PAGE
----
“The county let us use the land, and a grant from PetSmart allowed us to set up and operate the sanctuary,” Hall says.

In 2004, the cat lovers organized as a 501(c)3 renamed Friends of Felines Inc. The group relies on donations and grants for all operating costs.

Since 2002, the sanctuary community has grown to over 100 cats.

Saving Bucks

Friends of Felines’ mission is first and foremost humane. But “trap, neuter, return and maintain” is also a cost-effective solution to the area’s feral cat dilemma.

Each cat taken to the Tri-County Animal Shelter costs taxpayers $100. That doesn’t include food or euthanizing; just bureaucratic costs and some basic vetting.

The Friends of Felines rescues an average of 500 cats a year.

“Do the math,” says Hall. “That’s $50,000 the taxpayers don’t have to pay. And 500 animals saved.”

But even rescued cats can still get into the pockets of county taxpayers when they run afoul of Calvert Animal Control.

Sanctuary cats are not licensed, because, as Hall explains, they do not have owners. They are, in her words, “community cats.” They are not fenced into the sanctuary, and some cats go on walkabouts.

But county law requires licenses for all cats and dogs. If animal control picks up unlicensed pets, the officers have to follow the rules, and the rules direct them to the Tri-County Animal Shelter.

“Animal control officers know those cats are ours,” says Hall. “All of our cats have been micro-chipped and have an ear notch. But instead of just bringing it back here or calling one of us to come and get it, they take it to the shelter.”

Hall maintains the county law wastes both taxpayer money and Tri-County Shelter’s limited resources. For years, the enforcement of the ordinance has been a thorn in the Feline Friends’ paw.

After years of howling, the increasingly vocal rescue group is getting a hearing with Sheriff Mike Evans, whose department oversees Calvert Animal Control.

“I’m open to suggestions to save time and money and to do something for the animals,” Evans told Bay Weekly, days before meeting with the Friends. “The ordinance was put in by the County Commissioners,” he said. “They can change it.”

It’s a Cat’s Life

Back at the sanctuary, it’s just another day in paradise — for the cats. For the volunteers, every day means loading the Gator with dry and canned cat food and jugs of fresh water for the bouncy ride to scattered feeding stations.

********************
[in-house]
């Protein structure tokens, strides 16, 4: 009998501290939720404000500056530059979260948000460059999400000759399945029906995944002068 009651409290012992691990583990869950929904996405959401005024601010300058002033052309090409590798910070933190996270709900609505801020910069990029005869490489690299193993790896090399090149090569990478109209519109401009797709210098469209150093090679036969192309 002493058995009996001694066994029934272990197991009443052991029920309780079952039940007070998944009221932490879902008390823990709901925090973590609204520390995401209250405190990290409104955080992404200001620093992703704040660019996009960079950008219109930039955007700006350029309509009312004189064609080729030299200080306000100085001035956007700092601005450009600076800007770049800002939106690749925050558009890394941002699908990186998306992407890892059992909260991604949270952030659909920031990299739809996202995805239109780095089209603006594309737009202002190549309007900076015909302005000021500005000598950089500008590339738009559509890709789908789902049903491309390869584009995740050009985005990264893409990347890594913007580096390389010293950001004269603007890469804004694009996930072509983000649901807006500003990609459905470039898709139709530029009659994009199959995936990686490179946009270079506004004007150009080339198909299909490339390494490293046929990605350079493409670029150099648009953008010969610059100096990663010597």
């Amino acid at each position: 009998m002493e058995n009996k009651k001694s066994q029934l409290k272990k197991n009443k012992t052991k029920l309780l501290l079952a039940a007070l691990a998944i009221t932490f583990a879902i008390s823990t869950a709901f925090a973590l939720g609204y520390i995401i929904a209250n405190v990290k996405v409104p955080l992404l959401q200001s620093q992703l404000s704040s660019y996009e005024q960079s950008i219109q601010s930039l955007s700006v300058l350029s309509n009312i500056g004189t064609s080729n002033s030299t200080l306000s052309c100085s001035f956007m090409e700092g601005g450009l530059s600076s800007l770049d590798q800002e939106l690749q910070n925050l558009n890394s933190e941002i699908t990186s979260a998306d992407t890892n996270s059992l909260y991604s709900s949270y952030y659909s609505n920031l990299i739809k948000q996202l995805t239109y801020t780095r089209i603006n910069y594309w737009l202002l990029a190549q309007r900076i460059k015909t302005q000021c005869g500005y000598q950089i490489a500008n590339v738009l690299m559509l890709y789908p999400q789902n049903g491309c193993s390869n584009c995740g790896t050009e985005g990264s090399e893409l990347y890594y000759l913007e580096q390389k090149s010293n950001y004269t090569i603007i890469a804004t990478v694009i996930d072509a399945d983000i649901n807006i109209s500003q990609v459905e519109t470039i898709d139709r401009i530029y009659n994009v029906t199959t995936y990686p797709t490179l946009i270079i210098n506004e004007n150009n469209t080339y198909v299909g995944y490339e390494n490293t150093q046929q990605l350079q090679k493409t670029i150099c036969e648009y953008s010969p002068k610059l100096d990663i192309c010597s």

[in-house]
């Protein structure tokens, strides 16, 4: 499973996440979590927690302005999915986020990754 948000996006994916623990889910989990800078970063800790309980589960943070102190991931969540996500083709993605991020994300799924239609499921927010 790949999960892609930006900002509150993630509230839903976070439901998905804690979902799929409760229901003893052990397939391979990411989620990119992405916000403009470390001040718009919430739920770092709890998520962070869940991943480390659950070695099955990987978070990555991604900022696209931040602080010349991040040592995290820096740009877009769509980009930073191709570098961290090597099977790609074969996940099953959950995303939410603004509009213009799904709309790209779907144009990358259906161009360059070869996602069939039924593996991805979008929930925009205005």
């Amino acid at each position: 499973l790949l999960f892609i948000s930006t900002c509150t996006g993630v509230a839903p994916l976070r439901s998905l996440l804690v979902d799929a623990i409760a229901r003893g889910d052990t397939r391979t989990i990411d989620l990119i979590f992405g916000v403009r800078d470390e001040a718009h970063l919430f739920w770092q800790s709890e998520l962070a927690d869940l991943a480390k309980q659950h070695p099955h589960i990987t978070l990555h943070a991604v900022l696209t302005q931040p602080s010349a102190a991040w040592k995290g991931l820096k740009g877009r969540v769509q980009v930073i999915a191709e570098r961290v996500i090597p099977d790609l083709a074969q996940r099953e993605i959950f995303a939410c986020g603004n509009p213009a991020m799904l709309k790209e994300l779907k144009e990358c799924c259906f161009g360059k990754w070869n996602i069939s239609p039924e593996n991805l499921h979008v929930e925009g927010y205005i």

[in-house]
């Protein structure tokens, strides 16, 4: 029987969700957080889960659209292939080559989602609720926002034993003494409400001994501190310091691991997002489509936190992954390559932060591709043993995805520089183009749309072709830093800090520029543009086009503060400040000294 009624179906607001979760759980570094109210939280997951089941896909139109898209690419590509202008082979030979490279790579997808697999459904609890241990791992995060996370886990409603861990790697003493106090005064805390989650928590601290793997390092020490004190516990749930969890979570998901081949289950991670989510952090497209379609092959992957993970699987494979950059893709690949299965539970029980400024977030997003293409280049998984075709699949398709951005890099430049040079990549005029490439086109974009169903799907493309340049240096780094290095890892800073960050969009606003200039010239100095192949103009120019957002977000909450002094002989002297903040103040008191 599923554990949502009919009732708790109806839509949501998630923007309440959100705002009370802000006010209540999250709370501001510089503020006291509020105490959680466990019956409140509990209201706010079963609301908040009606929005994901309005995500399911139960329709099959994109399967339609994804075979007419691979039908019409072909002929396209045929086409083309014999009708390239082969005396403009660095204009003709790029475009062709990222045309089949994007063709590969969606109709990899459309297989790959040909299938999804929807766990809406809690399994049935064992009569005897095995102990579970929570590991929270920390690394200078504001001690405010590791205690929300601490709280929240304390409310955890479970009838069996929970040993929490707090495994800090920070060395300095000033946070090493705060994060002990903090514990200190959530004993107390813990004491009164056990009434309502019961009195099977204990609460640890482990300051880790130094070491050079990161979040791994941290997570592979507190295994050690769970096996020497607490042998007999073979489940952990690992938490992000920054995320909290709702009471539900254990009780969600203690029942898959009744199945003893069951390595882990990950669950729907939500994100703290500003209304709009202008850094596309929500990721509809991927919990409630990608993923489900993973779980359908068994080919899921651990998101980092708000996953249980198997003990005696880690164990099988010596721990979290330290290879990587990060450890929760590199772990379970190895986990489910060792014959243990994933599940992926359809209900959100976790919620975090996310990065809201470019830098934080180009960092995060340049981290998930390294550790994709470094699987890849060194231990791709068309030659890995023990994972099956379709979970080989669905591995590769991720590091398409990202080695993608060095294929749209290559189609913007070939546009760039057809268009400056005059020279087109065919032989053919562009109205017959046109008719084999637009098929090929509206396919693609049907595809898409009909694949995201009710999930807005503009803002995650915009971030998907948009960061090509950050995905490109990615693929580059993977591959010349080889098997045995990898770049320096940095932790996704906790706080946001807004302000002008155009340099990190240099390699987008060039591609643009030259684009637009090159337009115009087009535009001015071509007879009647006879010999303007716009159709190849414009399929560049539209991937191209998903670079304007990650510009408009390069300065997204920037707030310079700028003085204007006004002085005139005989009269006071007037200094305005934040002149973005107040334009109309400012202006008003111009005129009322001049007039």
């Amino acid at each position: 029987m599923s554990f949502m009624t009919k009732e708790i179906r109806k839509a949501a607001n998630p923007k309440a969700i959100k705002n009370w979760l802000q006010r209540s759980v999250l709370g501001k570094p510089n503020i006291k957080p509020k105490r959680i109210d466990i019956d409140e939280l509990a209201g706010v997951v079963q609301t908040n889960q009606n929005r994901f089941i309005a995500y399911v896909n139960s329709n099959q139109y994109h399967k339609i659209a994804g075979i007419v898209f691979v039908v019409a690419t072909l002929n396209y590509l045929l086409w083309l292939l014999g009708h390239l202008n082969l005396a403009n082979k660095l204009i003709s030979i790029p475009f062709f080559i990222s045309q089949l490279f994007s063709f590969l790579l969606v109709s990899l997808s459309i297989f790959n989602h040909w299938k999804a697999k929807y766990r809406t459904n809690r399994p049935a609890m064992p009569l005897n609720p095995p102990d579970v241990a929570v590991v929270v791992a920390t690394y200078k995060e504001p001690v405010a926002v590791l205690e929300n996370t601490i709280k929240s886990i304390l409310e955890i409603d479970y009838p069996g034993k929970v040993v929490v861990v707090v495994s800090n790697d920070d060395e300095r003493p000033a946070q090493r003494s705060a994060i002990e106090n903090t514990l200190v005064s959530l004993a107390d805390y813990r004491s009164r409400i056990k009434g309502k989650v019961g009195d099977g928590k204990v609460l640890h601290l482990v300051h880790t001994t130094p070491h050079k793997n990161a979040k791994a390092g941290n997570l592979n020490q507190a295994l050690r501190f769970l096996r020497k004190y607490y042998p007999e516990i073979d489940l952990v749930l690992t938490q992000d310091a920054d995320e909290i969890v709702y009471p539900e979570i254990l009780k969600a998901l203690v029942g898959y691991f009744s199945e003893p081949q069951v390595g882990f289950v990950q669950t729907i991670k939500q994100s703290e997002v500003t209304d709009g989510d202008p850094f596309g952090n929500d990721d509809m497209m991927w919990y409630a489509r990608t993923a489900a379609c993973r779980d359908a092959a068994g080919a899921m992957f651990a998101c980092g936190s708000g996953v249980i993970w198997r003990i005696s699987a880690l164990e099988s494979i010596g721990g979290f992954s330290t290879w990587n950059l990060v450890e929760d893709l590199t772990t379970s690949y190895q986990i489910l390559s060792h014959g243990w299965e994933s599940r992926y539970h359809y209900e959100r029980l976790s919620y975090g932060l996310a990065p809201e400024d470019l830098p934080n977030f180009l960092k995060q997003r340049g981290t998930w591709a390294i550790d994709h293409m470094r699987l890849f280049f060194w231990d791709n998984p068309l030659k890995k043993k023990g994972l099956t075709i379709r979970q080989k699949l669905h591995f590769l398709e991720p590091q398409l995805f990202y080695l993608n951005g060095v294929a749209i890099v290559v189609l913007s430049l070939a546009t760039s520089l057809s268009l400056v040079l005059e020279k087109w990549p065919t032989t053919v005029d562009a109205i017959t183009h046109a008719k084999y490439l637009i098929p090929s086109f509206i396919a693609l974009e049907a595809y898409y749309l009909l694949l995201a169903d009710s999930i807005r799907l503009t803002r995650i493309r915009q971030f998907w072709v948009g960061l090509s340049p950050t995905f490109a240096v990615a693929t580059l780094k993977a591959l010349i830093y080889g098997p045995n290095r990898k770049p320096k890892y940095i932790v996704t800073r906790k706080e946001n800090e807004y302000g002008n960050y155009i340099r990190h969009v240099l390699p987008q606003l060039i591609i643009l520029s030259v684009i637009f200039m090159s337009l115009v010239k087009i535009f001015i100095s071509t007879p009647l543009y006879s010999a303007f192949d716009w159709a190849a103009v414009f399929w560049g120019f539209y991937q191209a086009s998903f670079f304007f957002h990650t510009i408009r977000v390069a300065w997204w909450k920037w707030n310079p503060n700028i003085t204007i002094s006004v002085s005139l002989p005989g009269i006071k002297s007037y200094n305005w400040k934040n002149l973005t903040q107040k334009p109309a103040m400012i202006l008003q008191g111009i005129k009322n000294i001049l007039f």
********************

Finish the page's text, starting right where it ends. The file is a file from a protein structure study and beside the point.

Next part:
“I’m here every Friday,” says volunteer Tamara Ealley of Huntingtown as she packs the Gator for her weekly run.

Volunteer Tamara Ealley, above, became involved with Friends of Felines when she discovered a colony of feral cats on her property. With the rescue group’s help, a dozen cats were trapped, neutered and vaccinated and released back to the colony. Ealley feeds them, too.

Ealley became involved with Friends of Felines when she discovered a colony of feral cats on her property. With the rescue group’s help, a dozen cats were trapped, neutered and vaccinated and released back to the colony. Ealley feeds them, too.

On the sanctuary or in community colonies, “Volunteers feed and water the cats every day, seven days a week,” Hall says. “In all kinds of weather.”

Sanctuary cats are fed only at feeding stations. The stations are easy to identify by the colorful array of plastic pet food bowls. A few have raised feeding platforms, an experiment to keep raccoons from enjoying the buffet.

Each month, the sanctuary cats eat about 800 pounds of food, purchased with donations.

Donation is the operative word at the sanctuary.

“We are always in need of something,” Hall says. “Especially building materials for acclimation units and snuggle boxes: lumber, plywood, wire fence, tarps, cinderblocks, straw.

Under the Friends’ agreement with the county, no permanent structures are allowed. Before winter’s cold arrives, Hall is on another mission: To obtain cinder blocks to raise the snuggle boxes off the ground and above any snow.

Another ongoing project is building acclimation units. These fenced pens house newly relocated cats for two weeks while they acclimate to their surroundings. Each unit is furnished with a snuggle box and food bowls to get the cats used to what they’ll encounter on the outside. When the cats have settled in, the door to the pen is opened and the new residents run free.

These wild cats are safe, healthy and well fed.

They are likely happy cats, at home in the woods, and they are not your problem.